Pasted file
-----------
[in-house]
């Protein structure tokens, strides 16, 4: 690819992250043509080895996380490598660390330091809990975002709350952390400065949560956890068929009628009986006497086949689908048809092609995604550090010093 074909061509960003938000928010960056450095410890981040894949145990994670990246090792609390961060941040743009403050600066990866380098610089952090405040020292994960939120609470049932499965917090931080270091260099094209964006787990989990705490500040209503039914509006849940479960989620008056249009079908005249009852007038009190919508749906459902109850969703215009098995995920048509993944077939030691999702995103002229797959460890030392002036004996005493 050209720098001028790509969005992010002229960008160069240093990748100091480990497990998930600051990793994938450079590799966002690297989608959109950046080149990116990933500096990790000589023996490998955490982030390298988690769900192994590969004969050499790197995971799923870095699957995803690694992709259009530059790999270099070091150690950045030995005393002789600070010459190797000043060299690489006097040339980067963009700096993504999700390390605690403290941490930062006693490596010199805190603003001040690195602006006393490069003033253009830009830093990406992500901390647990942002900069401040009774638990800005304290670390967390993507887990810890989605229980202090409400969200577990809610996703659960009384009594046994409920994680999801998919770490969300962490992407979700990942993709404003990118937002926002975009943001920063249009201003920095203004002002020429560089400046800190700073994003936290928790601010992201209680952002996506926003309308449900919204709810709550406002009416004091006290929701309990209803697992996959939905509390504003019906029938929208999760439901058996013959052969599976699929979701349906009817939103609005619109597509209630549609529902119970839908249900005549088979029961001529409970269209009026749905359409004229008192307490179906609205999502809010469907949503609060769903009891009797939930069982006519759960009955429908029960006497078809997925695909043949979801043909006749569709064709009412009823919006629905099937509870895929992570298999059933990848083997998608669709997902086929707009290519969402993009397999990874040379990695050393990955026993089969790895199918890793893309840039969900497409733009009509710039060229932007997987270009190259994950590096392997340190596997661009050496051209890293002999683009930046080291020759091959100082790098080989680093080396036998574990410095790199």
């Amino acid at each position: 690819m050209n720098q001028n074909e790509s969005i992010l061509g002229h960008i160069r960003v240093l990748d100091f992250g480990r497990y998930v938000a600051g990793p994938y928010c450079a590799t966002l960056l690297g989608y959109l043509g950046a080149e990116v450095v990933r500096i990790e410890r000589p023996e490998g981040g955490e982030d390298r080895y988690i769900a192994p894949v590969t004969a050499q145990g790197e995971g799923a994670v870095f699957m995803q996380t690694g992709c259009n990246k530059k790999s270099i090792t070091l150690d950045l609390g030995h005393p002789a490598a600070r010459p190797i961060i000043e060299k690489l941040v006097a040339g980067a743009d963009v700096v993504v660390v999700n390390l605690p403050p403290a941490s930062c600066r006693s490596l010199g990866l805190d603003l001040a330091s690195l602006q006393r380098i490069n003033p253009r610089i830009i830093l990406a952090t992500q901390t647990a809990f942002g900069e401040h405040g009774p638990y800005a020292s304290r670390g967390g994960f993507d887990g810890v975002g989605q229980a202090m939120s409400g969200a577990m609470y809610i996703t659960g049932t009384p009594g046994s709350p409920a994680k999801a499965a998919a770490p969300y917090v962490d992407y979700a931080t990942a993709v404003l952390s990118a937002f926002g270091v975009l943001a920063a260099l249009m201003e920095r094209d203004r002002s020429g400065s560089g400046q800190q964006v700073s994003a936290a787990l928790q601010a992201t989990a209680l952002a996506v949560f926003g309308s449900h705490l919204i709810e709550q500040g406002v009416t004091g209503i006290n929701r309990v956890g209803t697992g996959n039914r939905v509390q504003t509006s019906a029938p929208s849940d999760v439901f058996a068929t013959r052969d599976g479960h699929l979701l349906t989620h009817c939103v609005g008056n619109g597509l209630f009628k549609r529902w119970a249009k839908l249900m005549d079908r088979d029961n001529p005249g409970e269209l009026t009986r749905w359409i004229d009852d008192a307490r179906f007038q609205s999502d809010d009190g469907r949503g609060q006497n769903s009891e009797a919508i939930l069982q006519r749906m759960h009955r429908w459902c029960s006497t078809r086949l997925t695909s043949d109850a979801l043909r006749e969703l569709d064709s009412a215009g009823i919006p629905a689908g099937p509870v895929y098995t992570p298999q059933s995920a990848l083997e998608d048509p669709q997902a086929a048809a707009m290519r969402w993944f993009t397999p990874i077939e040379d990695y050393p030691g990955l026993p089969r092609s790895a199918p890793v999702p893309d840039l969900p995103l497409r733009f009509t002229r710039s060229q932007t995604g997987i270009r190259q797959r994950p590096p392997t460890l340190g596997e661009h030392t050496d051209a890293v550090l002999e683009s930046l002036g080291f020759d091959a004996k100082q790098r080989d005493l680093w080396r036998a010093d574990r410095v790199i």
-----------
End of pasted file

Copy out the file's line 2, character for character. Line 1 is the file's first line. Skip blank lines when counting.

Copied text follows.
């Protein structure tokens, strides 16, 4: 690819992250043509080895996380490598660390330091809990975002709350952390400065949560956890068929009628009986006497086949689908048809092609995604550090010093 074909061509960003938000928010960056450095410890981040894949145990994670990246090792609390961060941040743009403050600066990866380098610089952090405040020292994960939120609470049932499965917090931080270091260099094209964006787990989990705490500040209503039914509006849940479960989620008056249009079908005249009852007038009190919508749906459902109850969703215009098995995920048509993944077939030691999702995103002229797959460890030392002036004996005493 050209720098001028790509969005992010002229960008160069240093990748100091480990497990998930600051990793994938450079590799966002690297989608959109950046080149990116990933500096990790000589023996490998955490982030390298988690769900192994590969004969050499790197995971799923870095699957995803690694992709259009530059790999270099070091150690950045030995005393002789600070010459190797000043060299690489006097040339980067963009700096993504999700390390605690403290941490930062006693490596010199805190603003001040690195602006006393490069003033253009830009830093990406992500901390647990942002900069401040009774638990800005304290670390967390993507887990810890989605229980202090409400969200577990809610996703659960009384009594046994409920994680999801998919770490969300962490992407979700990942993709404003990118937002926002975009943001920063249009201003920095203004002002020429560089400046800190700073994003936290928790601010992201209680952002996506926003309308449900919204709810709550406002009416004091006290929701309990209803697992996959939905509390504003019906029938929208999760439901058996013959052969599976699929979701349906009817939103609005619109597509209630549609529902119970839908249900005549088979029961001529409970269209009026749905359409004229008192307490179906609205999502809010469907949503609060769903009891009797939930069982006519759960009955429908029960006497078809997925695909043949979801043909006749569709064709009412009823919006629905099937509870895929992570298999059933990848083997998608669709997902086929707009290519969402993009397999990874040379990695050393990955026993089969790895199918890793893309840039969900497409733009009509710039060229932007997987270009190259994950590096392997340190596997661009050496051209890293002999683009930046080291020759091959100082790098080989680093080396036998574990410095790199």